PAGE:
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6 Surprisingly Tough Exercises to Build Core Strength and Stability for Everyday Athletes

Most research suggests that doing active isometric work to build core strength and stability is far more effective and safer than crunches or sit-ups.

Three Things to Know About Building Core Strength and Stability

  1. Isometric “bracing” builds more strength and stability
  2. The bracing is harder than it looks and requires concentration and body awareness
  3. Planks and Hollows are the among the most efficient in building core strength and stability.

Most research suggests that doing active isometric work to build core strength and stability is far more effective and safer than crunches or sit-ups. 

For everyday endurance athletes, a strong core is the key to creating forward movement. 

We have to have a stable core (your trunk from hips to shoulders) in order to move our legs and arms forward. 

Here are six exercises that build core strength and stability targeted specifically for endurance athletes.

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“Bracing” is an active isometric strength tool to build core strength

The idea of “bracing” is squeezing your core as if you were going to get punched really, really hard in the gut.

Michael Boyle, in his book Functional Training for Sports, used something similar called a draw-in.

The work engages all the muscles in your core, including stabilizers like obliques.

You really have to squeeze your gut, and you can’t breathe much!

The longer you are able to hold your core under tension, the more strength – and definition – you gain.

As you push your spine into the mat – “brace” or “draw-in,” you are creating an active isometric hold that will fatigue your muscle more and build core strength.

Six bracing exercises to build core strength

1. McGill Crunch

Dr. Stuart McGill created this exercise as a treatment for lower back pain. 

Here’s how to do a McGill Crunch to increase core strength and stability. 

Lie on your back with one leg extended and one with the foot by the glute.

Place your hands beneath the curve of your spine. Inhale and brace your belly and press your hands into the floor for eight seconds. Repeat 10 times.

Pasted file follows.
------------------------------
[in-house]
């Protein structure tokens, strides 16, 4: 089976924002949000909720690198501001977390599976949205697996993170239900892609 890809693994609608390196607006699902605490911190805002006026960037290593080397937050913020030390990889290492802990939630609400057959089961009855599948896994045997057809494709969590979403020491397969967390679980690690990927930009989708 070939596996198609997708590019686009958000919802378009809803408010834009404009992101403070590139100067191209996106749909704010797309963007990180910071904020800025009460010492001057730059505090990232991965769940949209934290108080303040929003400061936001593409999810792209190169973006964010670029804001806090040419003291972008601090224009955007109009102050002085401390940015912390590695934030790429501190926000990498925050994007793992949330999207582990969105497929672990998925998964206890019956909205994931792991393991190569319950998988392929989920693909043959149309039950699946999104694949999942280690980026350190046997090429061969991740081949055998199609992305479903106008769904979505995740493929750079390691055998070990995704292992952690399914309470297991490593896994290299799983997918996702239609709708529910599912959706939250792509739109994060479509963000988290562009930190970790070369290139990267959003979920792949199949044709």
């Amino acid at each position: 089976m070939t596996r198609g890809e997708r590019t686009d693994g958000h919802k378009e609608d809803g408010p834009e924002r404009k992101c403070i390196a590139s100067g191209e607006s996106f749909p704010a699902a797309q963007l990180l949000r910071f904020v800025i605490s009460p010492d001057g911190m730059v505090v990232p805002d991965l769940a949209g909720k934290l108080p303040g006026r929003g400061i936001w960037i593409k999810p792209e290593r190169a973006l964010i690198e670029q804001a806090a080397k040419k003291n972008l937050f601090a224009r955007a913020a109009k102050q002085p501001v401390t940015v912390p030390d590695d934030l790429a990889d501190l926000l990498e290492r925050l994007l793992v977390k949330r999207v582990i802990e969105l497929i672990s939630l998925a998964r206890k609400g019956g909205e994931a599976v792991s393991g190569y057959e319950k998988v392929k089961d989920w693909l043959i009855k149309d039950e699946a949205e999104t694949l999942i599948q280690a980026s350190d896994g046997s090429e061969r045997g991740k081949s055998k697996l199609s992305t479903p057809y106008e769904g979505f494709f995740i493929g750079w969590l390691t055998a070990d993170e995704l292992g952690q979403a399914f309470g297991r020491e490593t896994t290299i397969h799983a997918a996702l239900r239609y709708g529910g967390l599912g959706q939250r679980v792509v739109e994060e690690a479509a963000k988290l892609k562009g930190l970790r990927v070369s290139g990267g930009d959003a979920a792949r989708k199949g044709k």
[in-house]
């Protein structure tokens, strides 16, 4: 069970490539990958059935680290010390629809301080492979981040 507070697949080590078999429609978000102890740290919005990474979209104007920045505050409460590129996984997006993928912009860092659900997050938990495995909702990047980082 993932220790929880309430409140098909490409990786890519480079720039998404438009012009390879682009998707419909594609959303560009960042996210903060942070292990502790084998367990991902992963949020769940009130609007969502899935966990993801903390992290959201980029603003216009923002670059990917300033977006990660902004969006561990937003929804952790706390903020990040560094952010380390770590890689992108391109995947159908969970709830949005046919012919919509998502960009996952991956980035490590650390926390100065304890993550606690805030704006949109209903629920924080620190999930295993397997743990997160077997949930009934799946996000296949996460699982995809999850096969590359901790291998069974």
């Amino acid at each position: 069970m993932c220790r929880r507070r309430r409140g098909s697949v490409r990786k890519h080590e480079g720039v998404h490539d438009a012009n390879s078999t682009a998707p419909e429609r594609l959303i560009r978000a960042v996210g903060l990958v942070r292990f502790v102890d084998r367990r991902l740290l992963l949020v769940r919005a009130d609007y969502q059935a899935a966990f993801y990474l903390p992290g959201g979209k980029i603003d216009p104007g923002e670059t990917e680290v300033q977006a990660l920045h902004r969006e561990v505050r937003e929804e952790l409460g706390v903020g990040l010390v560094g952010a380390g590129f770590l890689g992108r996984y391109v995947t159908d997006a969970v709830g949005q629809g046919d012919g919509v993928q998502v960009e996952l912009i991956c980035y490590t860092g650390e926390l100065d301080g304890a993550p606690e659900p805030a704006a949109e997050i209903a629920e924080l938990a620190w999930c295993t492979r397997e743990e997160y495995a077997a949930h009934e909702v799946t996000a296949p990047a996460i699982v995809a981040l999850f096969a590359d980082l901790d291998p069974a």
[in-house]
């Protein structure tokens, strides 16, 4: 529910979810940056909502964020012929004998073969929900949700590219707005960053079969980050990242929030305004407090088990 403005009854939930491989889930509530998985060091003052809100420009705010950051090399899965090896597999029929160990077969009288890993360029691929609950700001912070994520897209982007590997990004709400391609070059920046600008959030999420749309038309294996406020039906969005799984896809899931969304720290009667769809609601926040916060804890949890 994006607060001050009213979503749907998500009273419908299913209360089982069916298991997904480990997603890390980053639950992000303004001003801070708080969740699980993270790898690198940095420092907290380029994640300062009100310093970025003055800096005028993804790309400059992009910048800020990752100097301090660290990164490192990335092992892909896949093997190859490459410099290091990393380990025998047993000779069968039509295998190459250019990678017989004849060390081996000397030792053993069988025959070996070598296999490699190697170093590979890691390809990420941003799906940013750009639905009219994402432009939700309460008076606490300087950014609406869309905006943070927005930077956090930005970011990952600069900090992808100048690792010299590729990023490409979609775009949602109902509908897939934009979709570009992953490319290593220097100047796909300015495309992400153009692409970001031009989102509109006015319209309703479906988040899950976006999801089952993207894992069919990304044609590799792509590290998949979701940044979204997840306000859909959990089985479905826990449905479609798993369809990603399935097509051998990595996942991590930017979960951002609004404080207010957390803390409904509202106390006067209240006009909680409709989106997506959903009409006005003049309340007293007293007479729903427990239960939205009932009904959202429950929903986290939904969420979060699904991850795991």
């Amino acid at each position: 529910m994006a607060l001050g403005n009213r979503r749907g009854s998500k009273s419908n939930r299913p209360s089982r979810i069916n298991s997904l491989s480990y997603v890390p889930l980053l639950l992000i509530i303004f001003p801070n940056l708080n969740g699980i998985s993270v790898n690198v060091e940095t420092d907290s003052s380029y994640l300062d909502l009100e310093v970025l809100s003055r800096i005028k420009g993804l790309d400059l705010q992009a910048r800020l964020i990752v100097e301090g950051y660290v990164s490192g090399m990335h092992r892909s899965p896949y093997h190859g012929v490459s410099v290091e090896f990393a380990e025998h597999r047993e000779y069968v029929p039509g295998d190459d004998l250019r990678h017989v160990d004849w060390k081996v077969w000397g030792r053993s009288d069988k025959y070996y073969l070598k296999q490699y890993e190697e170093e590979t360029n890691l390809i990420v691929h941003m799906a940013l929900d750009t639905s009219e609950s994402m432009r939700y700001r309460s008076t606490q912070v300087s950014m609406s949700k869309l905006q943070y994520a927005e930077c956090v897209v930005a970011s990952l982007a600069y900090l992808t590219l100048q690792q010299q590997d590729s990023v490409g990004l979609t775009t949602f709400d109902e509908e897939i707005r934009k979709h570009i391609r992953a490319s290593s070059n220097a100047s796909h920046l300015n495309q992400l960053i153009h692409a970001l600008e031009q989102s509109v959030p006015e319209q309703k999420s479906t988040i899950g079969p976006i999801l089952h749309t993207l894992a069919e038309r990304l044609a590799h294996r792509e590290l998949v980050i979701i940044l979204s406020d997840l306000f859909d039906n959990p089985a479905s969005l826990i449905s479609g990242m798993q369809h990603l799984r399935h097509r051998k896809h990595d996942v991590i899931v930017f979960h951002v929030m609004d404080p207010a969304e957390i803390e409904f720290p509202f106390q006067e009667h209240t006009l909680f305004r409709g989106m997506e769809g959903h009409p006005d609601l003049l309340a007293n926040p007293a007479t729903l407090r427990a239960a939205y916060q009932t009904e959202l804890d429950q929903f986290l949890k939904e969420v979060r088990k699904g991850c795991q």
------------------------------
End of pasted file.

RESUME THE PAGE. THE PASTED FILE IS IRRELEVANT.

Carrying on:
An alternative, if your hands don’t feel comfortable under the hollow of your back, is to place them on your chest.

2. Hollows

This is a similar movement to a McGill Crunch. 

It also isometrically stresses your belly and obliques. 

Here’s how to do a Hollow

Lie on your back. Lift up your arms and knees. 

Press your lower back into the floor so that your hips roll up and your butt comes off the mat. 

You can also hold a weight in your hands. 

3. Super Hero

Superheroes are a great tool to create core strength focused on your back.

Here’s how you do one. 

Lie on your belly with your arms extended over your head. Inhale and brace your belly.

Press your belly button down into the floor while raising your hands and feet off the ground.

4. Elbow plank

Here’s how to do elbow planks. 

Lie on your belly with your elbows under your shoulders and hands on the floor in front of you.

Lift your hips off the ground and keep your body straight like you would for a usual plank.

This time, though, brace your belly and hold for eight seconds.

This is a great way to build core strength by focusing on the entire front and back core.

Dr. Glenn Wright, associate professor of exercise science at the University of Wisconsin La Crosse, says planks develop the core muscles in the way they were intended to be strengthened.

“A lot of strength trainers realized that the main function of the abs is to stop, not start motion, and the plank came out of what the abs are asked to do, which is to resist the spine from moving, such as when fighting off an opponent, and strengthening the lower back.”

5. Side plank

Side planks are an excellent way to work on side stabilization as you build core strength and stability.

Here’s how to do them.

Lie on your side with your hips stacked on top of each other.

Your elbow should be under your shoulder.

Raise your hip off the ground, again, like you would for any side plank.

This time, though, also brace your belly by squeezing and hold for eight seconds. You can take a breath after bracing and repeat.

To modify, keep a knee on the ground.

For an additional challenge, raise your top foot off the ground!

6. Bird Dog

Doing Bird Dogs slowly and under control is way more challenging that it seems.

Here’s how to do a Bird Dog. 

Get on your hands and knees with your hands under your shoulders and your knees under your hips.

Reach your right hand toward the front wall as far as you can without twisting your body.

Reach your left heel toward the back wall as far as you can.

When you are fully extended, brace your core, then relax.

For an additional challenge, bring your right elbow and meet your left knee while it comes off the ground. Repeat 10 times. Switch sides.

Maintain good form in core strength exercises

The key to doing this work is doing it slowly and correctly.

I’ve had clients tell me how difficult the work can be!

Be forewarned, though, that Superman and Bird Dog can wake up muscles in your back that would rather stay sleeping!

If you’ve had some back issues in the past, start with three or four Bird Dogs and really focus on form.

Want to know more about what you can achieve? 

My purpose with Simple Endurance Coaching is to help everyday endurance athletes achieve their goals with more strength, endurance, and mobility. 

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Paul Warloski is a: 

  • USA Cycling Level 3 Coach
  • RRCA Running Coach
  • Training Peaks Level 2 Coach
  • RYT-200 Yoga Instructor
  • Certified Personal Trainer
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